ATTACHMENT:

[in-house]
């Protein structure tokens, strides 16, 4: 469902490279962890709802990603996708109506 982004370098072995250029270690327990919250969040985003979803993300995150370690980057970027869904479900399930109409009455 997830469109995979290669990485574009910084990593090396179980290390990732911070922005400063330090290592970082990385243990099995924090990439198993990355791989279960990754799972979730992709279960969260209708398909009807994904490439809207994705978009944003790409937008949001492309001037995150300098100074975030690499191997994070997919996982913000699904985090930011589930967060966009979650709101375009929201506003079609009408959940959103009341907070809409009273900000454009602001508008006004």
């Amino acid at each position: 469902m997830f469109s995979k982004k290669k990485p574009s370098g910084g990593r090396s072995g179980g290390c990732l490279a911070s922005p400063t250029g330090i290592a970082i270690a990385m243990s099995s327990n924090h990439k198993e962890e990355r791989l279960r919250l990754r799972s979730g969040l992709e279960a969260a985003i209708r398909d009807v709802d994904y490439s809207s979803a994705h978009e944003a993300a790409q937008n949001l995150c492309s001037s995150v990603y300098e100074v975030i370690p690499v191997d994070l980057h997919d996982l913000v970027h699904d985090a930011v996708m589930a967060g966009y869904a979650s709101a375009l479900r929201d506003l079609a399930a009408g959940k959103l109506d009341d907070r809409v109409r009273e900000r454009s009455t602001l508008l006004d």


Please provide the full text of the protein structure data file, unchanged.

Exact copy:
[in-house]
């Protein structure tokens, strides 16, 4: 469902490279962890709802990603996708109506 982004370098072995250029270690327990919250969040985003979803993300995150370690980057970027869904479900399930109409009455 997830469109995979290669990485574009910084990593090396179980290390990732911070922005400063330090290592970082990385243990099995924090990439198993990355791989279960990754799972979730992709279960969260209708398909009807994904490439809207994705978009944003790409937008949001492309001037995150300098100074975030690499191997994070997919996982913000699904985090930011589930967060966009979650709101375009929201506003079609009408959940959103009341907070809409009273900000454009602001508008006004």
């Amino acid at each position: 469902m997830f469109s995979k982004k290669k990485p574009s370098g910084g990593r090396s072995g179980g290390c990732l490279a911070s922005p400063t250029g330090i290592a970082i270690a990385m243990s099995s327990n924090h990439k198993e962890e990355r791989l279960r919250l990754r799972s979730g969040l992709e279960a969260a985003i209708r398909d009807v709802d994904y490439s809207s979803a994705h978009e944003a993300a790409q937008n949001l995150c492309s001037s995150v990603y300098e100074v975030i370690p690499v191997d994070l980057h997919d996982l913000v970027h699904d985090a930011v996708m589930a967060g966009y869904a979650s709101a375009l479900r929201d506003l079609a399930a009408g959940k959103l109506d009341d907070r809409v109409r009273e900000r454009s009455t602001l508008l006004d």